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Max was protesting police brutality when he was tackled to the ground by officers, but he was immortalized in the process. The moment was captured and became a widely used photo of resistance.
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How does an innocuous driving offense lead to having three encounters with the cops and your car being completely torn apart? Was it thorough policing or just plain harassment?
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This is the story of how almond milk led to one girl’s arrest. Hannah Laytner walked into a party with Silk and came out with Rolling Rock—guess which one is easier to spot by campus police?
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When his crush showed up to the party, Kevin Richards was already in handcuffs for trying to save it from aggressive cops. Being the party hero didn’t exactly make him look like Prince Charming.
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Graffiti artist Lee Trice was arrested when cops mistook him for notorious NYC tagger Dick Chicken. After Lee refused to snitch, officers told him “you’re about to go to hell,” aka central booking.
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When comedian and carpenter Jordan Jensen was pulled over, the cop found a mighty suspicious combo of items: an axe, wigs, red paint, and syringes. So how did she get off so easy? Laughter.
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Her boyfriend beat her up, but she went to jail. This is the story of one woman’s compassion and a broken system that failed to protect Shawnda Chapman Brown.
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When he was 17, El Sawyer shot someone who was trying to rob him and his brother. After being arrested, they were taken into interrogation and what happened there is a testament to brotherly love.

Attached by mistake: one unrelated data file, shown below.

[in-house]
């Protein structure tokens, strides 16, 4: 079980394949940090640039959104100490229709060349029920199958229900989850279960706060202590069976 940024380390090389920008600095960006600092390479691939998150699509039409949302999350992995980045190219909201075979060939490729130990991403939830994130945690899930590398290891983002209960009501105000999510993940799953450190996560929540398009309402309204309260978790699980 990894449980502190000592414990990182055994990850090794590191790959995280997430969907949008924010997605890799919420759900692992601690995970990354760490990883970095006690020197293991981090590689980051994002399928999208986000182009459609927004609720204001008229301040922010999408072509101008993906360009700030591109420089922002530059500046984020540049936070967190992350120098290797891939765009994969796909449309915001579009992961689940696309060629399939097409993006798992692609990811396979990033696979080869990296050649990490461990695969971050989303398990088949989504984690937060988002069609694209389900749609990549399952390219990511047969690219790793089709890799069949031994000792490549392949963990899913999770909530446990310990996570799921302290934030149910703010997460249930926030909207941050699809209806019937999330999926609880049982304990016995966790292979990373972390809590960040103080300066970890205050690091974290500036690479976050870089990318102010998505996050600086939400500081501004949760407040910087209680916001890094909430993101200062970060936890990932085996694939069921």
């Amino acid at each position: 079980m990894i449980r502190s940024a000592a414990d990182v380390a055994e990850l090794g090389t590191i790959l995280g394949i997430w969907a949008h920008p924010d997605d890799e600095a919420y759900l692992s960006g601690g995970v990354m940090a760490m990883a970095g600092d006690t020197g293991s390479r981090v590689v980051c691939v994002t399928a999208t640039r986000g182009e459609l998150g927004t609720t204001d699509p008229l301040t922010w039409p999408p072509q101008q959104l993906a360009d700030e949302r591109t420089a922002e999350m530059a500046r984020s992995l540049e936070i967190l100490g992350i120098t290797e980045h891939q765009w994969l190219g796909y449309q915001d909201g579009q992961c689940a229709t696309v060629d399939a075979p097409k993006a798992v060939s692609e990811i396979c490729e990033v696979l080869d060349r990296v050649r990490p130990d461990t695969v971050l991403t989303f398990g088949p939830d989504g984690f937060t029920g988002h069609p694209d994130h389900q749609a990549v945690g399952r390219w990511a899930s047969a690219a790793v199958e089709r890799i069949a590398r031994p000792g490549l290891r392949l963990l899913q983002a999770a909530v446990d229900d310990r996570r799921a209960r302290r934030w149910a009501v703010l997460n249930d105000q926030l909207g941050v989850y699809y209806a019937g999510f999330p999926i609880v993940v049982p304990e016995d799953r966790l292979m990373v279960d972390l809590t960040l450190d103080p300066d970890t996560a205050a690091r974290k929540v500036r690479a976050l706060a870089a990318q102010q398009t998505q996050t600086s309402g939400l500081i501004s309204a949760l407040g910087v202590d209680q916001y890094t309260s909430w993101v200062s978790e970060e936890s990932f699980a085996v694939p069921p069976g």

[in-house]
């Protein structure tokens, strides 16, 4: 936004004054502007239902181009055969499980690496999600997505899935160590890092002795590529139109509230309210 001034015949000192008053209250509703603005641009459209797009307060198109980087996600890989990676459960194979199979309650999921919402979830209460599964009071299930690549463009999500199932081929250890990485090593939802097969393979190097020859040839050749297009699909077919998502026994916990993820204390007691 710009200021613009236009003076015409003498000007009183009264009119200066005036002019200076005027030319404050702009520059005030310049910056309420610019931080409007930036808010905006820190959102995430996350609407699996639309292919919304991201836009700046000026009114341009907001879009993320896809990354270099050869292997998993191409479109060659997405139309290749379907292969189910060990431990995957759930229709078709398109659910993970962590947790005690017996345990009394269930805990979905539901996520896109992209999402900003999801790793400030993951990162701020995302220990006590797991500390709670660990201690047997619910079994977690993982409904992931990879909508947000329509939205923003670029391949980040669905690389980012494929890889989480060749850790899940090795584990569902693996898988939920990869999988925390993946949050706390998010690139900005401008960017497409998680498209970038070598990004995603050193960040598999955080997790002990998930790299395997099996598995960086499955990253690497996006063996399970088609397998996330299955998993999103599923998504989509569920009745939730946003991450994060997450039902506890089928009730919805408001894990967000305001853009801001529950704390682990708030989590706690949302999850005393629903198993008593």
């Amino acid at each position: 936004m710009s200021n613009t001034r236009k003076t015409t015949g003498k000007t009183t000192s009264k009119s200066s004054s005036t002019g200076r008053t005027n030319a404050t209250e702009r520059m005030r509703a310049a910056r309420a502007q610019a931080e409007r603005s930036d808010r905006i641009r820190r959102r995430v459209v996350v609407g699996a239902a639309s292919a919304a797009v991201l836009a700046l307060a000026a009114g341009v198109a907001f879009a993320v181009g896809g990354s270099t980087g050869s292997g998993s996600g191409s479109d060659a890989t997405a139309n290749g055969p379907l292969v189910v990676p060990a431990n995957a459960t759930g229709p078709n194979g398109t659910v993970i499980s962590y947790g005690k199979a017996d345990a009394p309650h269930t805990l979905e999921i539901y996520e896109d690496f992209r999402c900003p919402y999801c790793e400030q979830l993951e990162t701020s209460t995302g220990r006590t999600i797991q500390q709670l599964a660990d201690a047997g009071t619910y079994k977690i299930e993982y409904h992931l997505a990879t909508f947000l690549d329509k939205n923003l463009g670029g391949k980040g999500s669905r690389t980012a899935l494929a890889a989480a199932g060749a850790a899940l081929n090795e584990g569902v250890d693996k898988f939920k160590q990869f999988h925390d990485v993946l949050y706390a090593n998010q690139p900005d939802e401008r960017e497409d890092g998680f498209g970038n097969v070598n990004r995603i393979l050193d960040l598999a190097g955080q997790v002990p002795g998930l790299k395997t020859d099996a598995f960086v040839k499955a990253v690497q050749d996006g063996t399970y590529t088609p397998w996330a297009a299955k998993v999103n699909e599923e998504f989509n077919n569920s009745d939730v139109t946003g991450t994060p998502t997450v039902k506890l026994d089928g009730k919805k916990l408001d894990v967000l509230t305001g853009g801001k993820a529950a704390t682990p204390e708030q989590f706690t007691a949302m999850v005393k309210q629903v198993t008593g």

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Amir Ouazzani shows how being a gymnast can come in handy when you’re handcuffed, and why his arresting officer called him Houdini.
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In this short docu-series, a diverse group of everyday people recount their arrest stories and reveal the shocking range of encounters one can have with law enforcement.
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Seven billion people. One act. Infinite ways to do it. Everybody eats, but that’s where the similarities end. With the power to influence cultures, industries, and personal ambitions, eating is a direct entry point into understanding humanity.
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Jason Ward has been an avid birdwatcher since he was a kid growing up in the Bronx, where he spotted a peregrine falcon eating a pigeon on a ledge outside his bedroom window. In the first season of Topic's new series, the avian advocate and father of two travels around the Northeast, from Cape May, New Jersey, to Maine, delighting audiences with his contagious curiosity about the natural world—and the creatures within it.